Overriding Tax Treaties: An Inside Look

January 10, 2012
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The United States Congress believes it has ability to override income tax treaties negotiated by the Executive Branch as evidenced by the passage of IRC §894 and other provisions.  People who are in support of the supremacy of international law may argue that overrides violate the standards of fairness, but not in a case where taxes are involved (all is fair game). The Constitution implies that overrides are permitted as set forth in Article VI: “This Constitution, and the Laws of the United States which shall be made in Pursuance thereof; and all Treaties made, or which shall be made, under the Authority of the United States, shall be the supreme Law of the Land.”

Early Beginnings…

Ah, 1980. During a time when people were blasting Pink Floyd’s “Another Brick in the Wall” on their car stereos, the US introduced treaty overrides when it sought to tax gains on the sale of real estate by foreigners.  Payments to a non-resident must be reduced by a statutory 30% withholding tax unless a treaty provision applies and provides for a lower rate. The Foreign Interests in Real Property Tax Act (FIRPTA) marked the beginning of legislative attempts to defend the public fisc by limiting techniques that would otherwise qualify for low or no withholding taxes under a treaty.  The US has conduit financing rules that are designed to prevent the use of jurisdictions for low tax rates and withholding to extract profits from the US at rates that may otherwise be available.  The IRC §894 rules are designed to prevent pass-through entities from claiming treaty benefits where the funds it receives will be passed on to an entity that would suffer withholding at a higher rate of tax.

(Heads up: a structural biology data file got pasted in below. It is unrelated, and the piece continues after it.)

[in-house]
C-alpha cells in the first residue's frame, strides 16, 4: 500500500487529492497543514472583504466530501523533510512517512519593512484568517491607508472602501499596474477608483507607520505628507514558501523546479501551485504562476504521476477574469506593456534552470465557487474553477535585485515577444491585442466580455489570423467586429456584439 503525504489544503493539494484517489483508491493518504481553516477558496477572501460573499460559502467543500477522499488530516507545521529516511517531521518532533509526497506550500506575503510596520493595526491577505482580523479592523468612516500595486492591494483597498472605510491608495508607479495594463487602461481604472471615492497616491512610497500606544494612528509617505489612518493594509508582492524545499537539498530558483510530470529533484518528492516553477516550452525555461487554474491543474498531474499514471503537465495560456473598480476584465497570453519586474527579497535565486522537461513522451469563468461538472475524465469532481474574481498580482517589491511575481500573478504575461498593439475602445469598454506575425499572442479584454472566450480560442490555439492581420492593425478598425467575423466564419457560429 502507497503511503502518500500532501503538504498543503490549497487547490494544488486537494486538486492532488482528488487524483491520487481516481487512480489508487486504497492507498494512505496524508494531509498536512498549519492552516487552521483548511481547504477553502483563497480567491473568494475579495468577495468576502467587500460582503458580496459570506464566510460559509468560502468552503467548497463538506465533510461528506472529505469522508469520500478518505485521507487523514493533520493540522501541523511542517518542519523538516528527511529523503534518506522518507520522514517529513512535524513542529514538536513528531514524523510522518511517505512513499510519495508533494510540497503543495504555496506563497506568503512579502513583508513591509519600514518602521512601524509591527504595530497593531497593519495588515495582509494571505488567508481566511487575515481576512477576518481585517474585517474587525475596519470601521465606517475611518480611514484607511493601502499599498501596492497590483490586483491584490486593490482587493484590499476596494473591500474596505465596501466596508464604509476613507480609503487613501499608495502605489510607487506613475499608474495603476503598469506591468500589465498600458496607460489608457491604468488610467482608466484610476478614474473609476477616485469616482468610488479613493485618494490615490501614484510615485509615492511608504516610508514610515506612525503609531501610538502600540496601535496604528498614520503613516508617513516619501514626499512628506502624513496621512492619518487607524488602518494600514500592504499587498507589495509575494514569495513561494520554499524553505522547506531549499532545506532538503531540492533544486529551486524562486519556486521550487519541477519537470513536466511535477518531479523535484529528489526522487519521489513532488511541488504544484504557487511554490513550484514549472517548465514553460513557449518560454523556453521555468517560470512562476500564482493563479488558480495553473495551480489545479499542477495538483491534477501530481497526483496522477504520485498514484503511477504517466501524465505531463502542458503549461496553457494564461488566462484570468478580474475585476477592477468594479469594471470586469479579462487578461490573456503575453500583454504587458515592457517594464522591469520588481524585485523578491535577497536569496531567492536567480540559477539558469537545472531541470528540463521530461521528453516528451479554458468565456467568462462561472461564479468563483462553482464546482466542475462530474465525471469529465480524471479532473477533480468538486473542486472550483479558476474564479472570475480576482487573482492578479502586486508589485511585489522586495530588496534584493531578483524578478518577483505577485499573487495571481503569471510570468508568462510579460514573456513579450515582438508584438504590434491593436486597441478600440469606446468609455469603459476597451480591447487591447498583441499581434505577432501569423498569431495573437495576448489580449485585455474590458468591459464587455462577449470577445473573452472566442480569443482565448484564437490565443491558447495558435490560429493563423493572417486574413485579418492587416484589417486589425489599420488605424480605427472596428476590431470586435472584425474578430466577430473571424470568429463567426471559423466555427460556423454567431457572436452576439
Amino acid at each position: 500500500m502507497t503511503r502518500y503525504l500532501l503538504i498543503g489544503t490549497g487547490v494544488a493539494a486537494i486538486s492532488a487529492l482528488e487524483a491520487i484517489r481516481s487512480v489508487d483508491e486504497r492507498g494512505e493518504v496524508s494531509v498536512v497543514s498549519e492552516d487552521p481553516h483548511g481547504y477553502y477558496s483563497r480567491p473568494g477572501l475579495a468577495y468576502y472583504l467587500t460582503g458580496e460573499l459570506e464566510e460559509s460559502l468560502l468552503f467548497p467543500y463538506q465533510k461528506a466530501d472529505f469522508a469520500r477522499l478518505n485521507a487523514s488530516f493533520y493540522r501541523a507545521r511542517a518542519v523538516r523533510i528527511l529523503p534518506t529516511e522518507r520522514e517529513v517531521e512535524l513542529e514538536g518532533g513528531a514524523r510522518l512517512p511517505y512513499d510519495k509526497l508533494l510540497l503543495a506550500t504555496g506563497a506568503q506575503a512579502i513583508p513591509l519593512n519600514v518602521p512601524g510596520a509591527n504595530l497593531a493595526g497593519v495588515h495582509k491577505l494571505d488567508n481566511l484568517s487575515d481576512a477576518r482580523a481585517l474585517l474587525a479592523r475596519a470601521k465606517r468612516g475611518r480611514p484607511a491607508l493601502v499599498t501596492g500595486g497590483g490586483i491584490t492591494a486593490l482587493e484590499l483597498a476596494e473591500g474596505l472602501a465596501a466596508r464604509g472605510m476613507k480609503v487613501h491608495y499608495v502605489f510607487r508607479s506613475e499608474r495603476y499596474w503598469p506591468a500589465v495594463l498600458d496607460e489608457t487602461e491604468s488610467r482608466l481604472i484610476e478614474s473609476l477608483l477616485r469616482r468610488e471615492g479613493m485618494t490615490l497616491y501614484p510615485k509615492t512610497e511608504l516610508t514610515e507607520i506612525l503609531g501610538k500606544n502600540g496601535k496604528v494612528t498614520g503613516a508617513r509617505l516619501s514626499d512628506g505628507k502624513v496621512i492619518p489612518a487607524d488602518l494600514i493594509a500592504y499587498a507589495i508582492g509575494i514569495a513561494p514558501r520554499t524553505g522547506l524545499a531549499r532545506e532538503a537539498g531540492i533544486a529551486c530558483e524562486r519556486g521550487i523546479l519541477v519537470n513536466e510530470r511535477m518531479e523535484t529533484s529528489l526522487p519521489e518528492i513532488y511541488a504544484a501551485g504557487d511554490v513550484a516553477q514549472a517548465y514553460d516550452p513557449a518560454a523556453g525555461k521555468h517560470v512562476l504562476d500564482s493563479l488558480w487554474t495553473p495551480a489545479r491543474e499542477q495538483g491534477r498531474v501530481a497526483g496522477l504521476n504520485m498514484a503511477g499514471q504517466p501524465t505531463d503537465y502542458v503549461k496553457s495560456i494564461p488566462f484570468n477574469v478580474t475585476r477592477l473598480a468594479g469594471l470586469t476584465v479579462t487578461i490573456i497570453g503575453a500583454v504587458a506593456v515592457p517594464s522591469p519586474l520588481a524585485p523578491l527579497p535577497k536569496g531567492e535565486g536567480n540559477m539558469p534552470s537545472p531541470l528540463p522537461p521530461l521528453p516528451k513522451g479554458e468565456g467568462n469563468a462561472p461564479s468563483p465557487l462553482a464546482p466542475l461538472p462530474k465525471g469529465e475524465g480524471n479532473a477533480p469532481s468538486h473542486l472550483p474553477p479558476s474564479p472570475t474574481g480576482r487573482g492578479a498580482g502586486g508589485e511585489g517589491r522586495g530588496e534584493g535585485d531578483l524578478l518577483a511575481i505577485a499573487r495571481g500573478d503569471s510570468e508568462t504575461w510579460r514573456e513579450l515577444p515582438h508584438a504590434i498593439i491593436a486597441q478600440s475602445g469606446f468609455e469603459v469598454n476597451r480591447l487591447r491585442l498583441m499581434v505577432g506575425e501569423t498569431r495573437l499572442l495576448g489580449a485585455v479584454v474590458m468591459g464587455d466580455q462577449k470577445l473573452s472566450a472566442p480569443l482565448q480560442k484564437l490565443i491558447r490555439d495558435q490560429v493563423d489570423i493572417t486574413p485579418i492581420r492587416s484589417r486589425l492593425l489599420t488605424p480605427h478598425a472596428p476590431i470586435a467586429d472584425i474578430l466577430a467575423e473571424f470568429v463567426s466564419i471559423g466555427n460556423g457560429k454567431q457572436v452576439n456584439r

Tea and Treaties, Anyone?

The UK, not to be outdone, also has introduced specific legislation last year that would also override treaties.  The UK’s Statutory Residency Test, for determining if one is to be taxed as a resident,  was designed to provide an objective means by which one could determine residency status.  Artists and authors often depart for  lower tax climates prior to receipt of significant royalty payments or a stream of such payments.  The override would attempt to catch these individuals through the use of “connecting factors” and allows the tax authorities to ignore treaties and the Statutory Residence Test.  The impact of the override could cause businesses to be taxed on capital transactions thought to be protected by treaty. I understand that businesses with fixed locations would not be so tormented and could rely on existing rules…


The US has about sixty treaties, the UK twice that number and Hong Kong has about one-half of the US.  This suggests that residence and business operations would be established in particular jurisdictions with treaties in part because of the absence of broad treaty networks.   How does an individual or business evaluate New York, London or Hong Kong as locations where the ultimate determination of qualification is subjective and will be rendered useless some years from now?  If each taxing jurisdiction creates its own overrides, designed to address situations that offend the local treasury, my copy of international tax treaties will be named the “Book of Exceptions.”